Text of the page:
"There are villages with only two people left, and others where nobody lives," Alexander Peshekhonov said, choosing his words carefully. Peshekhonov, his gray hair pulled back in a ponytail, added the obligatory caveat that, "Our country is great."

He then flicked a finger at his throat, a gesture meaning, "They drink."

When spring comes around, he said, the bodies of locals who fell drunkenly into the snowdrifts of winter are found in the pastures and roads. One man responsible for burning the church office in Kuvshinovo was caught in a market, selling icons and religious cassette tapes he'd swiped to raise money for vodka.

"If you read the newspapers and listen to our leaders' propaganda, you get the feeling that everything is OK," Peshekhonov said. "But I don't believe that."

Even darker times may lie ahead.

A major study that the United Nations released in April, authored by leading Russian experts, projected that Russia would lose at least 11 million more people by 2025. Another U.N.-sponsored report said last year that the population could fall to as low as 100 million in 2050.

That report cited a recent improvement in fertility but cautioned that, "while these favorable trends may last another five or six years, all recent forecasts . . . predict that Russia's population decline will only intensify."

"There's a risk that in the most negative situation, Russia will stop existing as a state," said Olga Isupova, a senior demographic researcher at the Higher School of Economics, a leading private Russian university in Moscow.

Asked whether that was really a possibility, Isupova told a reporter who was about to visit Kuvshinovo, "If you go out there and find something more optimistic, please tell me."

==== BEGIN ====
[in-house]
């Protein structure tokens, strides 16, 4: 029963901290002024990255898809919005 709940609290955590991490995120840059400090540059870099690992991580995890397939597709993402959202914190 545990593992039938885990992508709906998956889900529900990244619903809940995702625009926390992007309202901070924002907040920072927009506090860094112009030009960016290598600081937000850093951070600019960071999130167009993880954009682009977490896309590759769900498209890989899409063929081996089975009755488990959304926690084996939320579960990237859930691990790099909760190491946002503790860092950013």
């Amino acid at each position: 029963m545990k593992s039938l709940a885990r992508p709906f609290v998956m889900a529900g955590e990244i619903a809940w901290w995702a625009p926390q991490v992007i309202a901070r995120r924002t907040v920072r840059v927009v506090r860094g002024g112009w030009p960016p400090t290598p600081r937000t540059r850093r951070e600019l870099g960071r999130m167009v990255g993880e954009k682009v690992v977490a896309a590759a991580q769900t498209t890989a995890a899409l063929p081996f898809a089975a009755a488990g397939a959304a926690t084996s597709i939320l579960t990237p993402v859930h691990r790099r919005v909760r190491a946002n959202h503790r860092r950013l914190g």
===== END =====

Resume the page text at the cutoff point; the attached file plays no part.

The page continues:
Down a dusty road and then a dirt path from Kuvshinovo, Dr. Anna Voronova holds medical clinics in the village of Pryamukhino. Sitting behind her desk in a dimly lit room with warped floors and chipped paint, Voronova said she saw a lot of people with drinking problems. She didn't mean just vodka and beer.

"They buy household cleaners, or solvents used to clean a machine, and drink it because it's cheap," she said. "It's not one or two people; it's many people."

There were 720 people living around Pryamukhino in 1990. Today, there are about 500, a decline caused in part by an exodus to Russia's cities, but mostly by the fact that deaths outnumber births.

The talk of alcoholism isn't confined to handwringing clergymen and small-town doctors. A study published this June examined three Russian industrial cities with typical mortality trends and found that during the 1990s, more than half of the deaths of those aged 15 to 54 were alcohol-related.

The findings, authored by a blue-ribbon panel of experts including representatives of the Russian cancer research center and the University of Oxford, suggest that Russia is drinking itself to death.

Unless something changes, "the villages will die out," said Yulia Novosyolova, a school equipment manager in Pryamukhino whose husband shovels coal in the winter and tends to cattle in the summer.

Novosyolova, who invited a guest to tea and pastries, has three daughters aged 17 to 22. All of them have moved away or are planning to, and none of the three sounded optimistic about the future.